Some customers of the bank have received a post-Christmas surprise worth thousands of pounds after it started paying out compensation over a mistake it made in the information included in annual statements.

Loan customers are now receiving letters letting them know that as the bank didn't tell them they could make overpayments to settle their loan at any time – something it's required to do under the Consumer Credit Act – it is now refunding interest payments. (See our Cheap Personal Loans guide to find the best deal for you.)

One MoneySaver, Scotty_Ash, posted in our forums "my wife received the letter for just under £2,000. What a nice Christmas bonus."

Joe, 65, from Cheshire, who took out a loan to buy a static caravan says: "The bank gave me back all the interest I had paid up to June 2014. At first I thought it would be credited to my loan account but when I called First Direct, it said that every penny paid to this date – £1789.43 – would be credited to my current account.

"I was very surprised and very, very pleased. I'll probably put the money towards the rest of my loan and of course, treat my wife and children."

Martin Lewis
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First Direct, which has won every single poll for customer service, couldn't tell us how many customers are affected or how much money has been set aside to refund interest rates.

But it did confirm that the First Direct interest refunds being paid out now are part of the £218 million set aside by HSBC earlier this year (First Direct is part of the HSBC group). See the Got an HSBC personal loan? You could be due a share of £218 million in refunds MSE News story.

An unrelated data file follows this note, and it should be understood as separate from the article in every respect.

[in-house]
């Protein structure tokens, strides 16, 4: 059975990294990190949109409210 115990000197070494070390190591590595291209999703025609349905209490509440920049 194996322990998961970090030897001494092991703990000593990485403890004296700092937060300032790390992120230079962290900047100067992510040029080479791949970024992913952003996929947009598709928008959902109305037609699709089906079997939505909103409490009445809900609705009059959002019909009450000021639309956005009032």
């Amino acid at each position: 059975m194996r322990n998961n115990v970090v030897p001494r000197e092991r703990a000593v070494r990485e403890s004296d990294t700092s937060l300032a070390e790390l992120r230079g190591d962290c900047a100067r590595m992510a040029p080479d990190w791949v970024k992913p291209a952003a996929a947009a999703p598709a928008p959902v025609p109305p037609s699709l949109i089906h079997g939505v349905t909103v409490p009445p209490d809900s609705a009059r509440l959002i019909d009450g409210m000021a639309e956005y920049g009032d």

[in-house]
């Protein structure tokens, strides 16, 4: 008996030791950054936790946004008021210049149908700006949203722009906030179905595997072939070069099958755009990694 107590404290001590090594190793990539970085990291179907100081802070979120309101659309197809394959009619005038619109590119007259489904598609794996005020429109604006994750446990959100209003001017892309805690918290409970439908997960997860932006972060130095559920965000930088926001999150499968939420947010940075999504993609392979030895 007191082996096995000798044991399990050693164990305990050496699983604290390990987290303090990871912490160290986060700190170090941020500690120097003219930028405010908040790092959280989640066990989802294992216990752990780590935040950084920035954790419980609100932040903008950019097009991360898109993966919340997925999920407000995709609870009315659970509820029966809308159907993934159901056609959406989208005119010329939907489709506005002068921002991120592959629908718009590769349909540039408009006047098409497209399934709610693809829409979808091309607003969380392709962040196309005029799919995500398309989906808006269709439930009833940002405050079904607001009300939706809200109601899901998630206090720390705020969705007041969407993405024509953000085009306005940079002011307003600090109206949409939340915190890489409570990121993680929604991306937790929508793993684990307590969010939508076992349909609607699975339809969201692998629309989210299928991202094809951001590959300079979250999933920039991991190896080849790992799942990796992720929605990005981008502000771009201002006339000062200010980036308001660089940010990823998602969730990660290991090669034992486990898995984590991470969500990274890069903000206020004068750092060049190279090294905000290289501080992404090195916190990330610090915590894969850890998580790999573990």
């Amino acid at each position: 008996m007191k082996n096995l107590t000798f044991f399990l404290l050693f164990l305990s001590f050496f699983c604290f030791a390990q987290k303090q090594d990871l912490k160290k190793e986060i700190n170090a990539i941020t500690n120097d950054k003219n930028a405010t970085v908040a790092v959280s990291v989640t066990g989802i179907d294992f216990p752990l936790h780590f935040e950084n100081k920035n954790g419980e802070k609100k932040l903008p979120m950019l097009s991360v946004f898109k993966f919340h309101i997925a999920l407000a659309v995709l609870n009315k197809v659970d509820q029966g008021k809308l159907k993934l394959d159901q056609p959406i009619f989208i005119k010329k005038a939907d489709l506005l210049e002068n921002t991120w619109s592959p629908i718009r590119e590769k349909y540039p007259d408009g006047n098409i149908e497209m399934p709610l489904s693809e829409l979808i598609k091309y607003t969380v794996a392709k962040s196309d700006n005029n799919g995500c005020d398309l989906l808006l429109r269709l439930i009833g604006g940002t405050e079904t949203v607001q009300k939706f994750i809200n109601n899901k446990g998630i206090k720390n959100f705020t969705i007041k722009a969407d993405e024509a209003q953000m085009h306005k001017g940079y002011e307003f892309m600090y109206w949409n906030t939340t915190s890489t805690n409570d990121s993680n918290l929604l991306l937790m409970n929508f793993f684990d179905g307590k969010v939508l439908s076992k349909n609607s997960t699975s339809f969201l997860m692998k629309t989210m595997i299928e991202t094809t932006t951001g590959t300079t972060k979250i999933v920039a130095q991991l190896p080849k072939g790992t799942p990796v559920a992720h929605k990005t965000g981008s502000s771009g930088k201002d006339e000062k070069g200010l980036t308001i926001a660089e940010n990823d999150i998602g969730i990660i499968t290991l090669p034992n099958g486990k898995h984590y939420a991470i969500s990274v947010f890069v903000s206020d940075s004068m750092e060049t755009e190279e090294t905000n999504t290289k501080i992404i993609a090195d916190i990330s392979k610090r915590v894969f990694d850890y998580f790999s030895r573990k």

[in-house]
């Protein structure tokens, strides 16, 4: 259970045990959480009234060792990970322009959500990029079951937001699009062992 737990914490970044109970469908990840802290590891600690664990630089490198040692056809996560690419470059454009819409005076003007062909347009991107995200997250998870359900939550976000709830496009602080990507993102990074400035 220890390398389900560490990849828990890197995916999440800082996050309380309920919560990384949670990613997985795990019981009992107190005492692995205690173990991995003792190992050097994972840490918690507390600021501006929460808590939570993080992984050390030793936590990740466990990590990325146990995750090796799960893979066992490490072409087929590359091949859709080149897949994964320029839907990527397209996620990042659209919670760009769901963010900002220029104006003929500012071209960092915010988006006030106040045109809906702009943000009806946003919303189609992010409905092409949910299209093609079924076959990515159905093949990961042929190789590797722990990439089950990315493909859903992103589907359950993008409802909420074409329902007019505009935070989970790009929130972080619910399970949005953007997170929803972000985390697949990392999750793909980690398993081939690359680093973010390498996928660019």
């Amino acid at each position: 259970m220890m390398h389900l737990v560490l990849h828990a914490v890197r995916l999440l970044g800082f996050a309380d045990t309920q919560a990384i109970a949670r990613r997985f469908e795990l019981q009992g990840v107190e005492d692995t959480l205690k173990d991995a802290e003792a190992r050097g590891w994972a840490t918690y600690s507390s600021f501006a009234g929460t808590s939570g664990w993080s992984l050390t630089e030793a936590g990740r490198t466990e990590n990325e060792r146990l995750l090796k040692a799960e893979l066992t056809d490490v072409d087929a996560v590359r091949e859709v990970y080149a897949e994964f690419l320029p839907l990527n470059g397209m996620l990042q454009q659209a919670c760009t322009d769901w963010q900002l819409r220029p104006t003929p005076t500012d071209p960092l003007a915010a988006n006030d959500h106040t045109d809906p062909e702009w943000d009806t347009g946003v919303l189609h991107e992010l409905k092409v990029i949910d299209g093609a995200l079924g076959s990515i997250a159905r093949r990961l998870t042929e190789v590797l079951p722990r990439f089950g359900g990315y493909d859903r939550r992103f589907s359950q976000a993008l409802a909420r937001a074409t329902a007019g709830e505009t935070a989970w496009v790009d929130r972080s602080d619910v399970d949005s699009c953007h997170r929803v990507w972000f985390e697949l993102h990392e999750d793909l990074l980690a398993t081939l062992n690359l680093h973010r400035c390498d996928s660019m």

It adds that the paperwork blunder affects those who took out a fixed-sum loan between 20 November 2010 and those who received their first annual statement on or before 3 July 2014.  

First Direct is now "proactively contacting all those affected", including former customers, so those affected don't need to do anything.

Current loan customers will now also receive revised versions of incorrect statements and will continue to be charged the interest rate as normal.

'We should have reminded them of that right'

A First Direct spokesperson says: "Following an internal review, we identified that we had not reminded some of our customers, in their annual statements, of their right to partially settle their personal loan early, as required by the Consumer Credit Act.

"This information was included in the loan agreement and we do not believe our customers, many of which have either fully or partially repaid their loan early, suffered any detriment as a result of this.

"We have now started to contact any affected customers to refund any interest paid from the time we should have reminded them of that right."

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